It’s been around a year since we discussed Dead End Job in any real depth. As it turns out, the ghost-busting roguelike has moved along in leaps and bounds during that time.
Dead End Job, for those unaware, follows the bumbling Hector Plasm — a low-level paranormal pest-control worker at Ghoul-B-Gone. When all the other workers are out on jobs, it comes down to Hector, who seems to be historically somewhere between company embarrassment and liability. Things are different now, though. Hector has twenty days to save the soul of his former mentor, and that’s best done by getting promotions and clearing out the offices of ghouls that haunt the place.
The main reason I wanted to revisit Dead End Job was due to the changes to its control system. Gone was the ~100° firing arc, replaced instead with 360° aiming — meaning you no longer get caught in corners, unable to fire at approaching enemies, due to the map layout. With the previous build of the game, my biggest issue was the way shooting worked; it hindered the player from being able to get to enemies and made the rooms more tedious to clear out. The game has also received a lot of visual polish since I last saw it back in early 2017 at that year’s EGX Rezzed.
Enemies have been tweaked quite substantially. The early build I played had different-coloured versions of medium slimes alongside the smaller, purple, explosive enemies. The newer version features new artwork for the enemies, making their attack patterns easier to tell apart and their differences easier to see. Along with minor enemies making more sense, the mid-boss-styled enemies are brought in with introduction screens — which do a great job of highlighting new challenges.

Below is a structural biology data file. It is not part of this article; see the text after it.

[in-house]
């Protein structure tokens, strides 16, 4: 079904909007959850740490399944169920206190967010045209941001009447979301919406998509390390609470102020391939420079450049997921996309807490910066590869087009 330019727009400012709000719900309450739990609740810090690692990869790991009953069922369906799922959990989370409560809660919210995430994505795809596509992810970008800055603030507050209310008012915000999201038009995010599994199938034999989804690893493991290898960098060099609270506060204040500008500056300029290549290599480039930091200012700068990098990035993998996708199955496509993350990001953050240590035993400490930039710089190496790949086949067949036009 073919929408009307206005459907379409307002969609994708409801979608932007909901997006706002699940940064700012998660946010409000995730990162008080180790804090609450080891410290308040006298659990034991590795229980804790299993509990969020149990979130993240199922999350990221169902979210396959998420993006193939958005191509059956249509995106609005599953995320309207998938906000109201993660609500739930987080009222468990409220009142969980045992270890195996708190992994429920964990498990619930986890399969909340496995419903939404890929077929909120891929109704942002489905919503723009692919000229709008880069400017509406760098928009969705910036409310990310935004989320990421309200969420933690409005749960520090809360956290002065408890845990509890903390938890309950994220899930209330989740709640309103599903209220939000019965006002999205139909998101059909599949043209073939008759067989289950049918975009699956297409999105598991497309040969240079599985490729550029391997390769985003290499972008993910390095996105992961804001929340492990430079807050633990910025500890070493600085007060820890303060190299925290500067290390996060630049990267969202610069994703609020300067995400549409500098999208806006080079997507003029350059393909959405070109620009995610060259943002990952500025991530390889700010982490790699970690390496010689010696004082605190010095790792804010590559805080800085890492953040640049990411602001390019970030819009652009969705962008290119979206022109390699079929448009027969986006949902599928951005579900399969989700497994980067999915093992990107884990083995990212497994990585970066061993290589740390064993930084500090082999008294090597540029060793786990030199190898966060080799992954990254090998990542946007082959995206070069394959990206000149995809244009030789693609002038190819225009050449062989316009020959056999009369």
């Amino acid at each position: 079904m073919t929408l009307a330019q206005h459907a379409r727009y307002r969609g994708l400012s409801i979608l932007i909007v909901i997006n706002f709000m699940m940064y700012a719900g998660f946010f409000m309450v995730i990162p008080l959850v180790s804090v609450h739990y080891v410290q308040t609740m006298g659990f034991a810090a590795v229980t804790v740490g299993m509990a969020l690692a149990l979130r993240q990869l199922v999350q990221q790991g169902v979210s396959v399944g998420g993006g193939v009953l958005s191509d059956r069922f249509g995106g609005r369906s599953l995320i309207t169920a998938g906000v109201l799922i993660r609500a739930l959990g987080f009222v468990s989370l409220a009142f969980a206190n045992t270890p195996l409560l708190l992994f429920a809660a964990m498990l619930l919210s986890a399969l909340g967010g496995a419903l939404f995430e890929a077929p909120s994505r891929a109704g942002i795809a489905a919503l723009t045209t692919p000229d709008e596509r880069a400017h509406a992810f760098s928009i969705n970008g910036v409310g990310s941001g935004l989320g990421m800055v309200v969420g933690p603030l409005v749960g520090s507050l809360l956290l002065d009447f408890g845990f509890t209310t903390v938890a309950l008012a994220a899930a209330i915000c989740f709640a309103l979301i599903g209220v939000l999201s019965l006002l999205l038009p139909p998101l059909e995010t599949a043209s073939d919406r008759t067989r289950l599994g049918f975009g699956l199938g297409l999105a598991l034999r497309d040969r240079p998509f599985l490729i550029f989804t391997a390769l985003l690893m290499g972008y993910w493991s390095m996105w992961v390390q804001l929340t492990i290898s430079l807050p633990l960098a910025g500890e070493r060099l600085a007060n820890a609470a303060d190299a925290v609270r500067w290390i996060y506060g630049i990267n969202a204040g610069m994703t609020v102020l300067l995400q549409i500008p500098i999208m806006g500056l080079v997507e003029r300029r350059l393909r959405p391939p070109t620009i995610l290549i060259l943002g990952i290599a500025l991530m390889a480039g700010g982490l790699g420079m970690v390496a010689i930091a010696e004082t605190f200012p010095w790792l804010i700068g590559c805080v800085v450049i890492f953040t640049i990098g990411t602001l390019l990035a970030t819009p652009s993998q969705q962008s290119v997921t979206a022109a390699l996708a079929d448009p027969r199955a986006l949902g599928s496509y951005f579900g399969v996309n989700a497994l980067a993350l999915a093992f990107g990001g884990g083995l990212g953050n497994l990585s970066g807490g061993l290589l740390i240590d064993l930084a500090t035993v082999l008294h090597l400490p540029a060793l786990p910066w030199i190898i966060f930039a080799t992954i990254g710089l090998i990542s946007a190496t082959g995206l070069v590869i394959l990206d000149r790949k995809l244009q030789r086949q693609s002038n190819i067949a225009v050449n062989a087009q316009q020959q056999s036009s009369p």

Another big change is the game’s room layout. Last year I described them as crowded, and (almost) blamed them for the difficulty of the game. The firing arc combined with the objects blocking vertical or horizontal shots made combat tough.
Of course, as I mentioned earlier, the firing angles have been changed, which completely changes the way you navigate rooms. As a result, rooms are now actually busier — but not in a way that makes it feel more challenging. More filing cabinets, fax machines and computers fill the small rooms, giving you awkward paths to weave around instead of the openness these large rooms could have had.
These objects serve as blockades for ghosts, however, as most will attempt to move around objects. Bumbling is out, kiting is in, and it feels great. Destroying these various office items can also sometimes drop money, giving you a higher score.
The build I played through at Insomnia 62 also showed off the newly implemented map screen. I’m always a sucker for a good level select, and while it certainly wasn’t ground-breaking, the fact that the optional objectives were accessible, the difficulty visible and the game’s 90s-cartoon style consistent, was especially pleasing.
Dead End Job is looking to become an extremely memorable game. The signature Ant Workshop humour — each level and enemy’s name is a pun, each job title ludicrous and each perk/skill description entertaining — and wonderful art and concept has already started coming together well, with plenty of development time ahead.
There’s currently only a vague 2019 release date pencilled in for Dead End Job, with confirmed releases planned for PC and Mac, although plenty of room for more depending on the game’s reception. Those interested in being kept up to date on the game can subscribe to its newsletter, or follow the developer on Twitter, @AntWorkshop.